The entire text of Initiative 26, the Personhood Amendment, reads as follows:
“The term ‘person’ or ‘persons’ shall include every human being from
the moment of fertilization, cloning or the functional equivalent thereof.
Seriously, folks, that’s all it is. Twenty-one little words. Not one of them mentions an exception for IVF, or for lifesaving ectopic pregnancy treatment, or for birth control which might or might not be considered abortifacient.
When the Yes On 26 people tell you that “IVF and birth control won’t be banned! That’s a lie!”, you should ask them one question:
Is it because Freda Bush says so on YouTube? Dr. Bush is an OB-GYN, not a legislator or a justice. Is it because the Yes On 26 website says so? No, because Facebook and blog posts aren’t laws. The truth is, MS 26 is going to mean exactly what the state legislature and the judicial system eventually hash out that it says. Do you really want to trust that the legislature is going to come to the exact same conclusions that you would?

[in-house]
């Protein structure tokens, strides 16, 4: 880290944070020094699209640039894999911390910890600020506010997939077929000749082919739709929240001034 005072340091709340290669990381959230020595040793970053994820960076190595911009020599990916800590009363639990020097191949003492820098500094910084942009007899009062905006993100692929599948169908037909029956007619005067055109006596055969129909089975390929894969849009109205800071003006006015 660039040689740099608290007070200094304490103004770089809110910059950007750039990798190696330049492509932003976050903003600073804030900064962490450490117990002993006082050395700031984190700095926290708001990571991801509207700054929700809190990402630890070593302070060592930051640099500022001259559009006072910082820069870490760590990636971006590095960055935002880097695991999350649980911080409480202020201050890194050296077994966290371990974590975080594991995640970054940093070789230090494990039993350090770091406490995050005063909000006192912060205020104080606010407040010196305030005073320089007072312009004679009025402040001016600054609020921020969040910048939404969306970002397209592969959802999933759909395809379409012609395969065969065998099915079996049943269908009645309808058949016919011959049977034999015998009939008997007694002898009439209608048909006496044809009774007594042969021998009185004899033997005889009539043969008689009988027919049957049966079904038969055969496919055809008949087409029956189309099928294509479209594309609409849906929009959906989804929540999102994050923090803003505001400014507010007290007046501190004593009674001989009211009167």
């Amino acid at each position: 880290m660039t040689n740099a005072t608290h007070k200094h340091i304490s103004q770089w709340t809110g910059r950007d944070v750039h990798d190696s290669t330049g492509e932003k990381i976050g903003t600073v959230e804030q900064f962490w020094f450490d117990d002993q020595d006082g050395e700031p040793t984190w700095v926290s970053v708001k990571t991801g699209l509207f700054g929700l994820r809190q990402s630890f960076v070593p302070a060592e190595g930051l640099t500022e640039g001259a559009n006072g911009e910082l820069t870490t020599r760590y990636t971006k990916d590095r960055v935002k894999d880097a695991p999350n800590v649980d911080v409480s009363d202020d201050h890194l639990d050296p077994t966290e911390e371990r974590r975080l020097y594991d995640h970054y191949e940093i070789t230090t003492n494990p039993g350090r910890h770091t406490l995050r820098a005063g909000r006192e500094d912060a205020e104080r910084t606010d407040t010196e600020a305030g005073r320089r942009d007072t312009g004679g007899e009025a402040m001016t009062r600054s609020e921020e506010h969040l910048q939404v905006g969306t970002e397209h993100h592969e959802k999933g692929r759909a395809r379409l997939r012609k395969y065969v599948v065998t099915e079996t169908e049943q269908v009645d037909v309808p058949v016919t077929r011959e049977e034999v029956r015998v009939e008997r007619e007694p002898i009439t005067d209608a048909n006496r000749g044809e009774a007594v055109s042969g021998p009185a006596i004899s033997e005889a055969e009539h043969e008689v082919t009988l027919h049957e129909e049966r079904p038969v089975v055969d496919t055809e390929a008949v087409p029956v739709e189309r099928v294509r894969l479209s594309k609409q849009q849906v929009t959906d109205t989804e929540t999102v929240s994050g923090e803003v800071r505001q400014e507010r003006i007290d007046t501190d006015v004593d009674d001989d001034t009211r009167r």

Yes On 26 hasn’t offered a single shred of evidence to support their contention that IVF and birth control will be protected, and the text of the amendment certainly doesn’t shed any light on the problem. They’re asking you to take their word for it, and give up your absolute rights to privacy and property, for the vague promise that the legislature will get it right.
When we here at Parents Against MS 26 say that the personhood amendment could potentially have major impacts on IVF, birth control, and reproductive care, we put several thousand words into telling you WHY we believe that. We want you to have the facts to judge for yourself. Don’t take our word for it — read our FAQ, and decide for yourself who’s offering facts and who’s asking you to take it on faith.
Even my five-year-olds know that “because I said so” isn’t a very good answer. So far, though, that’s the best answer the Yes On 26 campaign has offered up.